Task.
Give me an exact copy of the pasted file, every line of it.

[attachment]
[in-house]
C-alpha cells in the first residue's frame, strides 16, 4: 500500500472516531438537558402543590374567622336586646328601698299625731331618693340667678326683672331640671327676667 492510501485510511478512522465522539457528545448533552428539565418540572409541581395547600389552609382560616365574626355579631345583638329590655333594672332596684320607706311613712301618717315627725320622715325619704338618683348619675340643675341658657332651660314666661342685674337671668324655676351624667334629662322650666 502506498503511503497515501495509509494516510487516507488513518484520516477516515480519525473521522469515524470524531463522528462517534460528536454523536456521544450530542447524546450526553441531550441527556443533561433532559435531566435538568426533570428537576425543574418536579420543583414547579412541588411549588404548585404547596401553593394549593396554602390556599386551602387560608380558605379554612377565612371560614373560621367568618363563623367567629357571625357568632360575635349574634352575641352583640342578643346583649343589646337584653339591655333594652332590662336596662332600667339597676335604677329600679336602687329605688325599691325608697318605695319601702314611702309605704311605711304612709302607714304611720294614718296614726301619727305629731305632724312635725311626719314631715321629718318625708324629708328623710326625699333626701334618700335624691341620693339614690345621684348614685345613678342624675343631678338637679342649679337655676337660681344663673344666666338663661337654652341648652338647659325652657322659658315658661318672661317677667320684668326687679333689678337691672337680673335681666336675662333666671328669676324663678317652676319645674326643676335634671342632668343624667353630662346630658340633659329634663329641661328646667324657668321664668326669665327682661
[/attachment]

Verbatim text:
[in-house]
C-alpha cells in the first residue's frame, strides 16, 4: 500500500472516531438537558402543590374567622336586646328601698299625731331618693340667678326683672331640671327676667 492510501485510511478512522465522539457528545448533552428539565418540572409541581395547600389552609382560616365574626355579631345583638329590655333594672332596684320607706311613712301618717315627725320622715325619704338618683348619675340643675341658657332651660314666661342685674337671668324655676351624667334629662322650666 502506498503511503497515501495509509494516510487516507488513518484520516477516515480519525473521522469515524470524531463522528462517534460528536454523536456521544450530542447524546450526553441531550441527556443533561433532559435531566435538568426533570428537576425543574418536579420543583414547579412541588411549588404548585404547596401553593394549593396554602390556599386551602387560608380558605379554612377565612371560614373560621367568618363563623367567629357571625357568632360575635349574634352575641352583640342578643346583649343589646337584653339591655333594652332590662336596662332600667339597676335604677329600679336602687329605688325599691325608697318605695319601702314611702309605704311605711304612709302607714304611720294614718296614726301619727305629731305632724312635725311626719314631715321629718318625708324629708328623710326625699333626701334618700335624691341620693339614690345621684348614685345613678342624675343631678338637679342649679337655676337660681344663673344666666338663661337654652341648652338647659325652657322659658315658661318672661317677667320684668326687679333689678337691672337680673335681666336675662333666671328669676324663678317652676319645674326643676335634671342632668343624667353630662346630658340633659329634663329641661328646667324657668321664668326669665327682661